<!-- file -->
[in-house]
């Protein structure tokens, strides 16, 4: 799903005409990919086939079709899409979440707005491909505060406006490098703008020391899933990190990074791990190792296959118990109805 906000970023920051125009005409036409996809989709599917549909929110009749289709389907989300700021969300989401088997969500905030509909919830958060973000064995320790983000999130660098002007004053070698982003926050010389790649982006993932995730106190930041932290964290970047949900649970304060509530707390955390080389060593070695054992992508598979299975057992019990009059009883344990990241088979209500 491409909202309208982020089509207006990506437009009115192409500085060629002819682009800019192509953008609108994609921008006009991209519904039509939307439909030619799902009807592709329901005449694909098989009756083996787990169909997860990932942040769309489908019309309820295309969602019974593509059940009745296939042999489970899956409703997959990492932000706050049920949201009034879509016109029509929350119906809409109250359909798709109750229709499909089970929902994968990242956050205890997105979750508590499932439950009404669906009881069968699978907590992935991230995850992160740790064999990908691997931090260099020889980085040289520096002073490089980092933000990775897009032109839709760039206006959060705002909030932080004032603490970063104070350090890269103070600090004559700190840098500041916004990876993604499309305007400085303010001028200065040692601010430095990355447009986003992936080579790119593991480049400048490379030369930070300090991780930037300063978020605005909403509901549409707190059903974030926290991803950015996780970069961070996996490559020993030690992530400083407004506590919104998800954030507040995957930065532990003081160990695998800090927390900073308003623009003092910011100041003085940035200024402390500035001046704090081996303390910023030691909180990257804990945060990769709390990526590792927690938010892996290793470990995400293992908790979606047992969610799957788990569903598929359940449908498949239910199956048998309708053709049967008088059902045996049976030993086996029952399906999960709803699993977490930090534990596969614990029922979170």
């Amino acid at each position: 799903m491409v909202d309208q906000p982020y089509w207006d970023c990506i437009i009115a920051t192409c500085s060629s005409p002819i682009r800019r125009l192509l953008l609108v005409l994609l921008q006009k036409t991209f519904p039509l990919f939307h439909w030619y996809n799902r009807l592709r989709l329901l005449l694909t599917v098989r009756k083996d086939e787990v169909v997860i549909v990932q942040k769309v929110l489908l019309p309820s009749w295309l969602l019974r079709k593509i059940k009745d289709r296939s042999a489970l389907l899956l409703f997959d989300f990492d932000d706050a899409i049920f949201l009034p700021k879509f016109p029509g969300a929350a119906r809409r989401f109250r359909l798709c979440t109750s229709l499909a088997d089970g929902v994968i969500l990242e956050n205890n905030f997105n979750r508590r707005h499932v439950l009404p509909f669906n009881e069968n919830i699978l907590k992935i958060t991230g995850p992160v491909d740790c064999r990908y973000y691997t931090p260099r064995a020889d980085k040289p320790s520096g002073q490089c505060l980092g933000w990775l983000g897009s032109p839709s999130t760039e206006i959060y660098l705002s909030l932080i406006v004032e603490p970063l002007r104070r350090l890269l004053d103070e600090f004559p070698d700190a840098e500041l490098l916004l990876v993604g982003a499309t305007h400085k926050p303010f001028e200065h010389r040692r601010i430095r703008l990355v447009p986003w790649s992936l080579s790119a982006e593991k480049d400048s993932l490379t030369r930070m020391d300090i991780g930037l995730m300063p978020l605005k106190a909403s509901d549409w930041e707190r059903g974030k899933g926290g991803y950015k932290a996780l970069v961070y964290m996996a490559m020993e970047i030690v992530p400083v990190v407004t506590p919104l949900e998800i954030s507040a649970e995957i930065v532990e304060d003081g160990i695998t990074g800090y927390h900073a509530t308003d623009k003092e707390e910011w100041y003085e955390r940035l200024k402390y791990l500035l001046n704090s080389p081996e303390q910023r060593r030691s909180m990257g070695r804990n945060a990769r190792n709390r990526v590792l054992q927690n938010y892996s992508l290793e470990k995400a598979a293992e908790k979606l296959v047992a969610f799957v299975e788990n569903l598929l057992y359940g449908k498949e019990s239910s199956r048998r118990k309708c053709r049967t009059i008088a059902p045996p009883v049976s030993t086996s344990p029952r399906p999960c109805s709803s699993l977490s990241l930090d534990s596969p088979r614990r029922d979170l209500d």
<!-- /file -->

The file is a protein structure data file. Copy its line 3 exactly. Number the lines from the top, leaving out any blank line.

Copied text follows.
């Amino acid at each position: 799903m491409v909202d309208q906000p982020y089509w207006d970023c990506i437009i009115a920051t192409c500085s060629s005409p002819i682009r800019r125009l192509l953008l609108v005409l994609l921008q006009k036409t991209f519904p039509l990919f939307h439909w030619y996809n799902r009807l592709r989709l329901l005449l694909t599917v098989r009756k083996d086939e787990v169909v997860i549909v990932q942040k769309v929110l489908l019309p309820s009749w295309l969602l019974r079709k593509i059940k009745d289709r296939s042999a489970l389907l899956l409703f997959d989300f990492d932000d706050a899409i049920f949201l009034p700021k879509f016109p029509g969300a929350a119906r809409r989401f109250r359909l798709c979440t109750s229709l499909a088997d089970g929902v994968i969500l990242e956050n205890n905030f997105n979750r508590r707005h499932v439950l009404p509909f669906n009881e069968n919830i699978l907590k992935i958060t991230g995850p992160v491909d740790c064999r990908y973000y691997t931090p260099r064995a020889d980085k040289p320790s520096g002073q490089c505060l980092g933000w990775l983000g897009s032109p839709s999130t760039e206006i959060y660098l705002s909030l932080i406006v004032e603490p970063l002007r104070r350090l890269l004053d103070e600090f004559p070698d700190a840098e500041l490098l916004l990876v993604g982003a499309t305007h400085k926050p303010f001028e200065h010389r040692r601010i430095r703008l990355v447009p986003w790649s992936l080579s790119a982006e593991k480049d400048s993932l490379t030369r930070m020391d300090i991780g930037l995730m300063p978020l605005k106190a909403s509901d549409w930041e707190r059903g974030k899933g926290g991803y950015k932290a996780l970069v961070y964290m996996a490559m020993e970047i030690v992530p400083v990190v407004t506590p919104l949900e998800i954030s507040a649970e995957i930065v532990e304060d003081g160990i695998t990074g800090y927390h900073a509530t308003d623009k003092e707390e910011w100041y003085e955390r940035l200024k402390y791990l500035l001046n704090s080389p081996e303390q910023r060593r030691s909180m990257g070695r804990n945060a990769r190792n709390r990526v590792l054992q927690n938010y892996s992508l290793e470990k995400a598979a293992e908790k979606l296959v047992a969610f799957v299975e788990n569903l598929l057992y359940g449908k498949e019990s239910s199956r048998r118990k309708c053709r049967t009059i008088a059902p045996p009883v049976s030993t086996s344990p029952r399906p999960c109805s709803s699993l977490s990241l930090d534990s596969p088979r614990r029922d979170l209500d």